What's All the Yak About?

By Billie Kanfer Yik Yak's cartoon logo

       A new app called Yik Yak is currently taking our college—and many others—by storm. For those who are unaware, Yik Yak is the anonymous equivalent of Twitter, for people in your area. Let’s say you’re feeling witty or feeling like saying what’s on your mind but don’t want to put a “name” or “handle” to it, Yik Yak is your go-to place. You can post whatever you like as long as it’s 140 characters or less. 

       Yik Yak appears to be a combination of Whisper (anonymous secret-sharing app) and Twitter, and it is quickly becoming an extremely popular app within our campus and others alike. Yik Yak prides itself on allowing students and people in general to get a live feed of what is happening/being said around them. On their website, many screenshots of the app feature witty comments, general questions about meet-ups, and other various statements that can range from comical to cynical or downright sassy. 

       Another aspect of Yik Yak is that the public can control whether or not a “yak” can rise to fame or fall into a black hole. As a “yakker” you can press up or down and decide the fate of the “yak.”A user can up-vote or down-vote a singular yak based on whether they find it funny or relatable.. The more up-votes a yak receives, the more visible it becomes to users. Unlike Twitter, these “likes” can also decrease and spiral into the negatives. Finally, Yik Yak has the option to “peek” at what other colleges, areas, or events are “yakking” about.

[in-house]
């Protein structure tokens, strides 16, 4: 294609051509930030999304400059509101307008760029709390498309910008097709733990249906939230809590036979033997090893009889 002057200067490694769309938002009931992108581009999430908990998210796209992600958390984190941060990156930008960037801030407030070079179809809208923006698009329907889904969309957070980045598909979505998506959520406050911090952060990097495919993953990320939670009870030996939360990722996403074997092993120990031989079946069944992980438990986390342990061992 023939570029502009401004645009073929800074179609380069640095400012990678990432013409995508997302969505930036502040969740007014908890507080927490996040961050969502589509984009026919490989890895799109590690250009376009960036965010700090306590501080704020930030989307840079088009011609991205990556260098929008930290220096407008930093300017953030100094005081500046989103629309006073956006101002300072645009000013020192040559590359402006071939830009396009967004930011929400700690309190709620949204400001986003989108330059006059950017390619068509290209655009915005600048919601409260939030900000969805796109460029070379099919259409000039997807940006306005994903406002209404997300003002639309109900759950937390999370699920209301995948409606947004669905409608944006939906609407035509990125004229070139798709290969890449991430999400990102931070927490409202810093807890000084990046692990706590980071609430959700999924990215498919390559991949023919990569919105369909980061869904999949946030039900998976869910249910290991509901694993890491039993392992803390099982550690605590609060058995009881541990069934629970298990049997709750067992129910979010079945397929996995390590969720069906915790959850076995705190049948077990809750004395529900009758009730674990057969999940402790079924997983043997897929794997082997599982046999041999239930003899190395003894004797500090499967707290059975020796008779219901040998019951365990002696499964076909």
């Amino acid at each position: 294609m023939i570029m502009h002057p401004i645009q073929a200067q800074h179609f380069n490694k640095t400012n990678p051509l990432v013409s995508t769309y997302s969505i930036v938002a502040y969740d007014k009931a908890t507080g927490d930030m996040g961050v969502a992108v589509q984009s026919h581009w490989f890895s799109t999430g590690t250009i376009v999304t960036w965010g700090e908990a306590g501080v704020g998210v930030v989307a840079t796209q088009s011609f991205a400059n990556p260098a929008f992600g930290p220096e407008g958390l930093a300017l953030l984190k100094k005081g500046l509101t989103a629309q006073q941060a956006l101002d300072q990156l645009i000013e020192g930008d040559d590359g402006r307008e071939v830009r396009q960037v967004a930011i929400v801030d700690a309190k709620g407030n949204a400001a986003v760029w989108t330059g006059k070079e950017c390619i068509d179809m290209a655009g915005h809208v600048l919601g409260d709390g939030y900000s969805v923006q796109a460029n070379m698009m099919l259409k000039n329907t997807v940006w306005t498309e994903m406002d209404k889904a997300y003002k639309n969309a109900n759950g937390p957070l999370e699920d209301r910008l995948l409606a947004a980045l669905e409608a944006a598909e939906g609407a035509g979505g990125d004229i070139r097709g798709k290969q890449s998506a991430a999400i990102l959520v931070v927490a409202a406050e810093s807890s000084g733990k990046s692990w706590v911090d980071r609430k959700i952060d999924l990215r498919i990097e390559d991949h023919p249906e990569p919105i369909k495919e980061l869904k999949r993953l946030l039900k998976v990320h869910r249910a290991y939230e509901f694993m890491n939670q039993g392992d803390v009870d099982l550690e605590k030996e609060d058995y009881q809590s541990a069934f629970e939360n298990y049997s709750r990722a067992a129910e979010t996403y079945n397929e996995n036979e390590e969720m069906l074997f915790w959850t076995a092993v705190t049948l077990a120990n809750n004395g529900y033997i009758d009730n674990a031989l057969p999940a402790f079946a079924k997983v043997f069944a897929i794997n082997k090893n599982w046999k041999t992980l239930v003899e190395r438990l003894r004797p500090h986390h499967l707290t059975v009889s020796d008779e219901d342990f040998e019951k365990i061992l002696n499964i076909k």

At first, Yik Yak seemed like a waste of time, and I’ve even encountered some who are hesitant about joining the movement yet give in after they realize that their witty comments can be heard without paying a price of identifying themselves with it.

       Unfortunately, Yik Yak has been causing some problems among campuses including our own. Many harmful and inappropriate comments have been made via Yik Yak that are causing controversy and leading some to believe that Yik Yak is another outlet for cyber bullying. On their website, Yik Yak states that “Yaks should not join the herd until they are mature enough, so no one under college age should be on Yik Yak.” On Skidmore’s campus there have been several incidents so far including one student having to file a bias incident report. Another problem has included a sports team on campus in which their coach has banned the use of Yik Yak due to comments made that were inappropriate.  

       In all, Yik Yak is being used by an incredible amount of students across campuses and students at other institutions have said that they feel the posts are harmless and meant to be fun. Yik Yak provides students to voice their thoughts even if they happen to be the quietest person on campus. You can be whoever you want on Yik Yak with the comfort of posting anonymously behind the screen of your smartphone. 

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